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Explanation for 2012 ACCF/AATS/SCAI/STS Expert Consensus Document on Transcatheter Aortic Valve Replacement

Date:2016年12月14日 15:24
Transcatheter Aortic valve Replacement (TAVR) is a newly developed cardiac interventional technique. Since 2002 Cribier and other people implemented the first human TAVR, TAVR has developed rapidly. As of now, more than 50,000 patients worldwide have received TAVR treatment. TAVR is a team-based complex new technology that involves 12 areas (including cardiothoracic surgery, interventional medicine, cardiac anesthesia, imaging, nursing, neurology, heart failure, etc.), and requires the construction of a Multidisciplinary Heart Team (MDHT) model.  TAVR technology is becoming more and more mature, with more extensive clinical applications and the successive publication of some encouraging research results. However, there are no relevant documents to propose recommendations or requests for TAVR technologies. As a result, the American College of Cardiology Foundation (ACCF), the American Association for Thoracic Surgery (AATS), Society for Cardiovascular Angiography and Interventions (SCAI), and Society of Thoracic Surgeons (STS) have jointly released the TAVR Expert Consensus [1].
I. Indications and suggestions
 
The first highlight of the consensus is the mention of TAVR indications based on the latest findings and clinical practice. TAVR is recommended in patients with the following indications: ①with severe symptomatic, calcific aortic stenosis(CAS) of a trileaflet valve who have aortic and vascular anatomy suitable for TAVR and a predicted survival >12 months, and patients who have a prohibitive surgical risk as defined by an estimated 50% or greater risk of mortality or irreversible morbidity at 30 days or other factors such as frailty, prior radiation therapy, porcelain aorta, and severe hepatic or pulmonary disease,etc.②TAVR is a reasonable alternative to surgical AVR in patients at high surgical risk and who have aortic and vascular anatomy suitable for TAVR (PARTNER Trial Criteria: STS≥8%*) The consensus also mentions that in the future, TAVR might be recommended for the following people:patients with surgical valvular degeneration, bicuspid aortic valve, intermediate and low risk patients, and late-stage renal insufficiency. Most of the current studies select CAS patients with tricuspid aortic valve. Congenital bicuspid aortic valve CAS patients often have severe calcification of valve, with oval-shaped valve annulus.  Those patients are likely to have complications such as deformation, translocation and regurgitation of prosthetic valve after TAVR, so they were previously considered unsuitable for TAVR. But the recent small samples show good TAVR effects for CAS patients with bicuspid aortic valve [2]. Surgical aortic valve replacement (especially the biological valve) has a certain lifespan, and as time goes on, the prosthetic valve can deteriorate and cause valvular stenosis or dysfunction. It has been reported that the effect of TAVR (valve in valve technique) for this type of patient is also satisfactory [3, 4]. For patients with paravalvular leakage(PVL) after TAVR, TAVR can be performed again [5]. The long-term use of prosthetic valves after TAVR surgery also leads to valve degeneration and stenosis, and these patients can also be treated with TAVR [6] again. The CAS patient with aortic regurgitation is not a contraindication of TAVR. As long as CAS is the main lesion, it is still suitable for TAVR. Patients with severe coronary artery stenosis may be treated with percutaneous coronary intervention (PCI) before or after TAVR, and can receive TAVR operation after recovery from coronary artery stenosis. It is believed that with the improvement of the device and the progress of the research, TAVR indications will be wider and wider.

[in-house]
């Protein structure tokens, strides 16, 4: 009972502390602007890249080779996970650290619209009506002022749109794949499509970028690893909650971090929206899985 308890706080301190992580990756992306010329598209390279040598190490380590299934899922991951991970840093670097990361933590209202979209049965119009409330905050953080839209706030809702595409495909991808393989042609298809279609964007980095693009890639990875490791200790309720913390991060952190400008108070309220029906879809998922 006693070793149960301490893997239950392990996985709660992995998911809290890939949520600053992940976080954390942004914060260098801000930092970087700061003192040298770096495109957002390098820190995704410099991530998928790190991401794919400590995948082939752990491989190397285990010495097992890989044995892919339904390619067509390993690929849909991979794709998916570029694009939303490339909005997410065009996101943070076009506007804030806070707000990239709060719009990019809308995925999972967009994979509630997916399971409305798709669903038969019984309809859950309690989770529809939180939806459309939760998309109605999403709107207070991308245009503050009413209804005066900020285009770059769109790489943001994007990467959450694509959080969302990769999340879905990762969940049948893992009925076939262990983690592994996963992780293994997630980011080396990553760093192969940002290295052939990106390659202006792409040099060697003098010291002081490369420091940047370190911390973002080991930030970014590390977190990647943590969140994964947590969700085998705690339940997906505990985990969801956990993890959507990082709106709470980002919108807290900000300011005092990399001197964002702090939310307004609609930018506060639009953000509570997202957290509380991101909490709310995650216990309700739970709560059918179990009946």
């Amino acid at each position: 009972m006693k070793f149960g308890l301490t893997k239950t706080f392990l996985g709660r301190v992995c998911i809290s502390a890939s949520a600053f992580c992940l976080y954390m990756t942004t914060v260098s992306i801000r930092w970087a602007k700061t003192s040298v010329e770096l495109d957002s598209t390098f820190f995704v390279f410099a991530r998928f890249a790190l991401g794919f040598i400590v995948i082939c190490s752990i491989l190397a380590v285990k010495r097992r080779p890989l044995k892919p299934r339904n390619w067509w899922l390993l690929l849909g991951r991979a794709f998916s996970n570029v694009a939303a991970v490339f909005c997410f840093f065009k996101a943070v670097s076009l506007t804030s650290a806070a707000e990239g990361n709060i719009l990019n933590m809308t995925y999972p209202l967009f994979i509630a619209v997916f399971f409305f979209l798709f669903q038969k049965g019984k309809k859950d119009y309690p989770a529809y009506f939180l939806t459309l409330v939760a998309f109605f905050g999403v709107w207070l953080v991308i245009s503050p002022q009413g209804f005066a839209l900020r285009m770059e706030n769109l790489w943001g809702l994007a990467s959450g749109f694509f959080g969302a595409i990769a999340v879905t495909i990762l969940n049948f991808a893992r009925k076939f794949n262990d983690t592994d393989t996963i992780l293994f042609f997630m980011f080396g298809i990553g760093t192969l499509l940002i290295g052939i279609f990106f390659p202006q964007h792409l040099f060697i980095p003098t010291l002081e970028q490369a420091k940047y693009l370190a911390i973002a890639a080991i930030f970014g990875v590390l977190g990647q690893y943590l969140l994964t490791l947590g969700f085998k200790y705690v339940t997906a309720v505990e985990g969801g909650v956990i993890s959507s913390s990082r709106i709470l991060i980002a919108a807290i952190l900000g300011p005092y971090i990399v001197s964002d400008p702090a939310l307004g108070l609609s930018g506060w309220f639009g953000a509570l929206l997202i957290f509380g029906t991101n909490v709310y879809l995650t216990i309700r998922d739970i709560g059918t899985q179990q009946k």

II Clinical application evidence
 
The consensus reviews the latest registration studies and a large randomized controlled study( PARTNER) results, summarizing and evaluating the evidence of TAVR evidence-based medicine. These studies confirm that, in the right group, TAVR is generally safe and effective. TAVR can not only reduce the differential valve pressure, relieve the symptom, improve the quality of life and 6-minute walking distance, but also improve the function of myocardium, reverse the remodeling of left ventricle and decrease the level of brain natriuretic peptide(BNP). In addition, TAVR can also reduce the patient's mortality rate. In the study of SOURCE registration, the success rate of TAVR with Edwards SAPIEN valve stent via femoral artery is 93%, and the success rate of TAVR by apical route is 92%[7] In addition to a study of high-risk patients, the surgical success rate of CoreValve valve stents is more than 92%. TAVR early complications includes stroke, coronary artery occlusion, pacemaker implantation, vascular complications, kidney failure, heart rupture, cardiac tamponade, bleeding, aortic dissection, and death. The incidence rate of major complications in 30 days is 20%~40%. The mortality rate in hospitalization is 5%~8%. The mortality rate in 30 days is 8%~10%. The mortality rate in 1 year is 19%~24%. The proportion of patients who used Edwards SAPIEN valves and needed permanent pacemaker implantation is 1.8% ~ 8.5% And those who have used CoreValve is 9.1%~42.5%. The incidence rate of renal failure is below 3% and the incidence rate of stroke is 1%~5%. SOURCE registration research shows that the incidence rate of major bleeding events in TAVR via the apical pathway is higher than that via the femoral artery (3.9% vs. 2.3%). And the incidence rate of vascular-related complications via the femoral arterial pathway is higher than that via the apical pathway (the main events 11.3% vs. 2%, and the secondary events 10.4% vs.1%). It is believed that due to greater wound resulting from the previous use of 21F or even greater arterial vascular sheath and delivery system, the incidence rate of local vascular complication is higher. With the development and adoption of 18F delivery system, the incidence rate of this complication is obviously reduced [8]. With the accumulation of experience and the improvement of surgical skills and equipment, the incidence rate of other surgical complications will be reduced gradually.